5 Things to Help Manage the Post-CWC Crash

credit: Gary Singh, Metro

 

I was laying in bed at 1:45 am on Sunday night (so, Monday morning) and that is when I finally burst into tears. A lot was going through my mind.

 

[I was overwhelmed with seeing CWC reach new depths of how it connected people. Floored thinking about how it felt to run out onto the field to start that final match. My brain was on fire with the many conversations I’d had that week where I connected on topics I’m passionate about. Thinking about the Boston team and how much I love us. My mind was racing thinking about everything I needed to get done as soon as I got back home in Boston. I was overwhelmed by kind and encouraging words given to me throughout the week. Frustrated that there were some folks I still didn’t get to meet or connect with. Missing people I really care about that I only get to see once a year. Sad about the ones that weren’t able to make it. Overwhelmed thinking about all the new things I learned about that I wanted to now do, but where was I going to find the time. Excited to bring home new stuff I picked up in workshops.]

 

It was a lot. And these are only 45% of my thoughts. the other 55% I’m still trying to unpack, like seeing ComedySportz merchandise for toddlers and feeling 80 more emotions that I didn’t know existed. My super hero power? Kind of Tearing Up in the Merchandise Room.

 
The purpose of this post is to provide some extra tools on the belt for anyone returning from the ComedySportz World Championship (CWC) that is jumping back into everyday life again and possibly feeling the “Post CWC Crash.”

I have experienced and still observe that Crash, so here are some additional notes I’ve pulled together, based on my own observations, practices, and learnings.

5 Things to Help Manage the Post-CWC Crash

1. “Yes, And” Those Emotions

While commonly applied to improv scenes or positive challenges/opportunities, I’ve been exploring the use of “Yes, And” for emotional and mental health. Consider this:

  • In an improv scene, if you’re in a house and your scene partner drives a race car into the kitchen, that’s the new reality, and off you go into your scene, curiously exploring the reality, rather than ignoring the offer and creating a frustrating scenario to work with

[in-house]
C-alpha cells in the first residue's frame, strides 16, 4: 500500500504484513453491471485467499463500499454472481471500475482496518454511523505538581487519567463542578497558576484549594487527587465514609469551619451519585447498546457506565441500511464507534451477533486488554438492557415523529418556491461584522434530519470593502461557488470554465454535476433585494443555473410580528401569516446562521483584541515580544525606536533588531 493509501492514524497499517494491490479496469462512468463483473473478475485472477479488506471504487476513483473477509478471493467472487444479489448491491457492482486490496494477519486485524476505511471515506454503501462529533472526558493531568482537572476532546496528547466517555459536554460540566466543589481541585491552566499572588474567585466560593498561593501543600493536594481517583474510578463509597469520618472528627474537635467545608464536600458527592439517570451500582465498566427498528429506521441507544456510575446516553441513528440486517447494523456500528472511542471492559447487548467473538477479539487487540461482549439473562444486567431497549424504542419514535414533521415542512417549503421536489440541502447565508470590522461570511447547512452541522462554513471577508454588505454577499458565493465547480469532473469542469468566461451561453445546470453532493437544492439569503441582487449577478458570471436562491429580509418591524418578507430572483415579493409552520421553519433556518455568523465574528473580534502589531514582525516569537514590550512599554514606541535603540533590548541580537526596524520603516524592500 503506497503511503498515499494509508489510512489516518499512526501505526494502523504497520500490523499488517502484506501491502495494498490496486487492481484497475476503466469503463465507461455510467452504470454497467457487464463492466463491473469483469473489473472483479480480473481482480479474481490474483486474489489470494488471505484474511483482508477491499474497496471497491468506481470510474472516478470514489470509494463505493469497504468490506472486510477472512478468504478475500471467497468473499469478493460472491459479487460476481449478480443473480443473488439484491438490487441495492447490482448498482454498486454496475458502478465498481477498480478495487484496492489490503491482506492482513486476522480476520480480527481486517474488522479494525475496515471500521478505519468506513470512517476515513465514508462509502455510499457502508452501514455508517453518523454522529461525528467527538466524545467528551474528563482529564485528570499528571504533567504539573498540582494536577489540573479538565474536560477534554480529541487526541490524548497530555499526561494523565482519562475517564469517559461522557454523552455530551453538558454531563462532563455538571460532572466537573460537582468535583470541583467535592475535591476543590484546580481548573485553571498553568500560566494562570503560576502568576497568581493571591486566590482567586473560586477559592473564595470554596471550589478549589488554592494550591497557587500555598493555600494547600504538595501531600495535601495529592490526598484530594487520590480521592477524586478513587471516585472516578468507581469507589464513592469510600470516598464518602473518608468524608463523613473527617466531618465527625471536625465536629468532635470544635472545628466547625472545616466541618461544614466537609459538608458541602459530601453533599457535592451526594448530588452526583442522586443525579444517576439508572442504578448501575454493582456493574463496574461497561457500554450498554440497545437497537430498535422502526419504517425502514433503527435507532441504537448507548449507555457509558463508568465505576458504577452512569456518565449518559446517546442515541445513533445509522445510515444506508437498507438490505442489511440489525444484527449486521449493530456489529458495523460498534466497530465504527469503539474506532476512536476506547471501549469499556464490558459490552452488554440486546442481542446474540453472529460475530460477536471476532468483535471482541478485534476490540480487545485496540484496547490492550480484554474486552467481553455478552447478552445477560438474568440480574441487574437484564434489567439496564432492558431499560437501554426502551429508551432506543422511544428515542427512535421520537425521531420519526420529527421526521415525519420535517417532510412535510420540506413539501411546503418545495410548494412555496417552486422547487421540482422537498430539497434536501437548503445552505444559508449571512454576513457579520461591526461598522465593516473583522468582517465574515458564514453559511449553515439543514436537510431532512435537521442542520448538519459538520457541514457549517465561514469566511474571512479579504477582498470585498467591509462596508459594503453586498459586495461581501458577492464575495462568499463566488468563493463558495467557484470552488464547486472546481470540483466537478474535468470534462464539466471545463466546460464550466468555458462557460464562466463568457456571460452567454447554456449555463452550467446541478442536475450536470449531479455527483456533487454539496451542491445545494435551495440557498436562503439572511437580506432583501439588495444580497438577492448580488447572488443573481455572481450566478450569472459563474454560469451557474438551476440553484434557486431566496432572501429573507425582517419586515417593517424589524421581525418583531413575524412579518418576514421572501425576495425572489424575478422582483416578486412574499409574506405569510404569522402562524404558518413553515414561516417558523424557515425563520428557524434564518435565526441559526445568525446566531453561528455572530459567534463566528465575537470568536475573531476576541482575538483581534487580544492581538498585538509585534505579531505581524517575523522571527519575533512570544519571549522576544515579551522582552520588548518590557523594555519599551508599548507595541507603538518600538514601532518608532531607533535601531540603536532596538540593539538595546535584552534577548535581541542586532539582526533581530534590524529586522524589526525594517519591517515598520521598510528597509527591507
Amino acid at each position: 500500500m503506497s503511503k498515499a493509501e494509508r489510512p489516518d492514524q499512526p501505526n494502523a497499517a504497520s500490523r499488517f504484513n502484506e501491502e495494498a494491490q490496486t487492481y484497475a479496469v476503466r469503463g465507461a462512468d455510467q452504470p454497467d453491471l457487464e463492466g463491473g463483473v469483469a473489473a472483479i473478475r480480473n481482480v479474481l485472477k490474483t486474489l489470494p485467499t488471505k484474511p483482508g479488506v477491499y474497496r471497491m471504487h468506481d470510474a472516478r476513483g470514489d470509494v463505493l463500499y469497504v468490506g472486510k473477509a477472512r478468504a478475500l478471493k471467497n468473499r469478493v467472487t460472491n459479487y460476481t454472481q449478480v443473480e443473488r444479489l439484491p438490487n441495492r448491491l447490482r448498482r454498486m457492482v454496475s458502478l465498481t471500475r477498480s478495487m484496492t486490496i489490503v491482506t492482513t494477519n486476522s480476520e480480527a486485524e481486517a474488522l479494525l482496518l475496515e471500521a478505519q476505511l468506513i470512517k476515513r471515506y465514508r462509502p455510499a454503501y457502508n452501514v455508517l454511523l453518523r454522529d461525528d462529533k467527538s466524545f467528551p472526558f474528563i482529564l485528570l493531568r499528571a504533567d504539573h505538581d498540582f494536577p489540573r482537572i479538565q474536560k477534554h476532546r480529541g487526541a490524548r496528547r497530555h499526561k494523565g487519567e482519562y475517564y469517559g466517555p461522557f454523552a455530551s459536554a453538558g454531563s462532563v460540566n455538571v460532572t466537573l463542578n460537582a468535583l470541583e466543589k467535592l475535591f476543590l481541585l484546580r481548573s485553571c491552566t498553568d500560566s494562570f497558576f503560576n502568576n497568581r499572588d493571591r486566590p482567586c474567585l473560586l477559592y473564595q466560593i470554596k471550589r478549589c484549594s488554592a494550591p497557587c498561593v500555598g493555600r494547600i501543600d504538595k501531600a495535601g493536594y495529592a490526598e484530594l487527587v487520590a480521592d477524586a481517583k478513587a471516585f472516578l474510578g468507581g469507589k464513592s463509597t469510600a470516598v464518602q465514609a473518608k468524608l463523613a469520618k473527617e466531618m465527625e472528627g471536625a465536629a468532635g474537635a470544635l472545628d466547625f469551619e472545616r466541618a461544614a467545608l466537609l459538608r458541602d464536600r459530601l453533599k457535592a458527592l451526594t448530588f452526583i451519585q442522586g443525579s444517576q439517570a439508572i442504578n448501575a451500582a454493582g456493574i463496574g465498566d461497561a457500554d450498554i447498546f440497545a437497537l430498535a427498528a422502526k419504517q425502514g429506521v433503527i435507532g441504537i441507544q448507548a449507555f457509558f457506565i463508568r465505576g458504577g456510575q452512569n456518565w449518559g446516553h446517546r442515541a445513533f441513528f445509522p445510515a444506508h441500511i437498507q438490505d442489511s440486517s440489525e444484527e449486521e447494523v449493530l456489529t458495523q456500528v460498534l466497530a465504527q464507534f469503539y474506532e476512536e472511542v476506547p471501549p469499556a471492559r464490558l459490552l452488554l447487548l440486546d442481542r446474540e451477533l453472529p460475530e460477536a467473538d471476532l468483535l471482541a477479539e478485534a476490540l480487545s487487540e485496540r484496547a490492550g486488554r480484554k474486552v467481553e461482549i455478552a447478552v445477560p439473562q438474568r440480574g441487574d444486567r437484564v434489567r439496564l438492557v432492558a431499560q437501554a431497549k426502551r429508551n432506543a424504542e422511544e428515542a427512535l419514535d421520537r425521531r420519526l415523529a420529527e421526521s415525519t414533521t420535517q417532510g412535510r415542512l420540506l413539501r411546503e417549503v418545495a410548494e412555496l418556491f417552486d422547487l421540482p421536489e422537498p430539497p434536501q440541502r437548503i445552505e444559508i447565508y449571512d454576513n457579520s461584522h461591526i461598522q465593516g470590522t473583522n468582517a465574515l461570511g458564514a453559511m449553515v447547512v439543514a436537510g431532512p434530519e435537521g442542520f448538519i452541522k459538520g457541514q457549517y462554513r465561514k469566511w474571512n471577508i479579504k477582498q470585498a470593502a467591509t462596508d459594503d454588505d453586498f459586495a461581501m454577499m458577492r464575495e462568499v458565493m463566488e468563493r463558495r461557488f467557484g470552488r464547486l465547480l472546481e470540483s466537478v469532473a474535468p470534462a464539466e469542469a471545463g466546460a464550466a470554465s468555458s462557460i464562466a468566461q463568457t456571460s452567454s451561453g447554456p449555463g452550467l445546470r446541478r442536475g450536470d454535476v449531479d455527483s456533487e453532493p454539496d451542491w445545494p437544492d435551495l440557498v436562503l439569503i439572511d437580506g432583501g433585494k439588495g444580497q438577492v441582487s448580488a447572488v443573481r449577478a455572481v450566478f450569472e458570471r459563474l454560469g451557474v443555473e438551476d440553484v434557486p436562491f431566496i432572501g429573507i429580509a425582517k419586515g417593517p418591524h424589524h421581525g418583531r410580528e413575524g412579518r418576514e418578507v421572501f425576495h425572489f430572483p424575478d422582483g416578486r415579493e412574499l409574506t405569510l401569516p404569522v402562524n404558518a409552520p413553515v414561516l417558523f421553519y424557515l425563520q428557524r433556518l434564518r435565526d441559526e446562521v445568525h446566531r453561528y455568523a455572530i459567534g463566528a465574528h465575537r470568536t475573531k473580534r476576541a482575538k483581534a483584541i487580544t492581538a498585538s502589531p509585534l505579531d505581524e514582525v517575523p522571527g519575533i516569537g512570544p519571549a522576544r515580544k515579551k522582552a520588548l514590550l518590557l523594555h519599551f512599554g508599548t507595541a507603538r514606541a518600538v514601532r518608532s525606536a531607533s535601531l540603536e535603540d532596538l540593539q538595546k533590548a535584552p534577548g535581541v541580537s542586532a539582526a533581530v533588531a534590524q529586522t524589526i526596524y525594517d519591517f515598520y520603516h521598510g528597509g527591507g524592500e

• In a day, if you feel overwhelmed/sad/joyful/anxious, that’s the new reality, and off I go into exploring the emotion and paying attention to what my brain is asking of me, curiously exploring the reality, rather than ignoring the signals and creating a frustrating space to exist or grow in

“Yes, And,” distilled down to its core parts, is simply embracing the reality and moving forward.  Acknowledging and approaching things with curiosity vs. Ignoring and Judging things produces different outcomes.  

So an exercise in “Yes, And” here could be something as simple as jotting down some words of what you’re feeling, just so you can practice acknowledging those feelings and emotions.

2. Give Some Gratitude

Jumping back into a full Monday of work can be an uncomfortable jolt after a week of being surrounded by 275 CSz Family members. This is when I look to the core values CSz is built on. Of the 4 CSz Worldwide core values (Collaboration, Inspiration, Gratitude & Fun), Gratitude is probably my most favorite. In a workshop in 2013, I remember Matt Elwell said so simply, “to live a life of gratitude means that you believe you can always learn something.” That frame of thinking resonated with me. Exercising gratitude is absolutely a muscle that can get stronger as you work on it. Your brain can learn to scan for it. Some things I’ve done post-CWC or have heard were done:

  • Thank a co-worker for something they managed for you while you took your time off to attend CWC. I really appreciated that my co-workers at my then previous company were supportive in something as simple as NOT emailing me with things that weren’t emergencies. It’s subtle, but important to me – it felt like they respected my time, allowing me to stay present this year (which makes for a happier teammate at work, in my opinion)
  • Did your co-workers let the ball drop while you were gone and now you’re digging yourself out of your email inbox? Internally thank them for teaching you how you can best support your next teammate that goes on vacation, by learning what not to do.
  • Thank your city’s ComedySportz teammates for performing an awesome home match while your team represented at CWC.
  • Seek out a pen pal buddy you met at CWC and drop an occasional card in the mail throughout the year. Mail can be a day brightener.
  • Thank a workshop teacher for a specific takeaway you found valuable in their workshop.
  • Thank a workshop student for something they brought to your course – this could be an observation, a specific energy or presence you appreciated, or question they asked that you had never considered before.
  • Thank the coffee shop person for helping you struggle bus through a Monday after a week of messed up sleepytime!

I’m a big fan of practicing gratitude often.

While we do not have a choice in the external happenings, the choice to seek out gratitude and uncover a learning lesson is. You have everything to Gain, and the opportunity to re-frame.

3. Pick an Intention

Identify 1-3 goals you want to actively work on in the next year. Whether it’s in your matches, weekly practice, or your own development as a ComedySportz player and CSz teammate.  

An activity-based goal can help focus your mind and get your actions on track to grow from all the cool things you picked up at CWC. Some I’ve done in the past: